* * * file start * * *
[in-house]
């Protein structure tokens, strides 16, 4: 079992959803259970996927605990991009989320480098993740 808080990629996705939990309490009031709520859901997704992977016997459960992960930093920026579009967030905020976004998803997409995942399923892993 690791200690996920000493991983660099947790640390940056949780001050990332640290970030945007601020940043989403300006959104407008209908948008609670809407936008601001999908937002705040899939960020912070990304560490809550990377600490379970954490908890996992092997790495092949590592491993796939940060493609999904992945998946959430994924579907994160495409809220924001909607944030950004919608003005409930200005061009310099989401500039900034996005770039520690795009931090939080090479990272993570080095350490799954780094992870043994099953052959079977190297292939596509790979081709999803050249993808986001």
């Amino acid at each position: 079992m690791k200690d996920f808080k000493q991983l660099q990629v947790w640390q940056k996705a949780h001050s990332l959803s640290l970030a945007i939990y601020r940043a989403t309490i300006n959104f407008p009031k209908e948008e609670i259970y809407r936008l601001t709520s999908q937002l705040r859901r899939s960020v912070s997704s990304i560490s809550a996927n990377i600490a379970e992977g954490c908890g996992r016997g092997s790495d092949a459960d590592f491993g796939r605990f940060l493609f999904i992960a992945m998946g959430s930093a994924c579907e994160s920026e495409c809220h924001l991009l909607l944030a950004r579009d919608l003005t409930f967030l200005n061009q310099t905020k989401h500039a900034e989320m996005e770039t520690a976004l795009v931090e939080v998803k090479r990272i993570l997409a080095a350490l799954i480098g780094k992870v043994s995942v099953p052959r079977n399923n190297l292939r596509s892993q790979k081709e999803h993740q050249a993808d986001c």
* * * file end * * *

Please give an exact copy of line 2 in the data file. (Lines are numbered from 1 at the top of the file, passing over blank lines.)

């Protein structure tokens, strides 16, 4: 079992959803259970996927605990991009989320480098993740 808080990629996705939990309490009031709520859901997704992977016997459960992960930093920026579009967030905020976004998803997409995942399923892993 690791200690996920000493991983660099947790640390940056949780001050990332640290970030945007601020940043989403300006959104407008209908948008609670809407936008601001999908937002705040899939960020912070990304560490809550990377600490379970954490908890996992092997790495092949590592491993796939940060493609999904992945998946959430994924579907994160495409809220924001909607944030950004919608003005409930200005061009310099989401500039900034996005770039520690795009931090939080090479990272993570080095350490799954780094992870043994099953052959079977190297292939596509790979081709999803050249993808986001």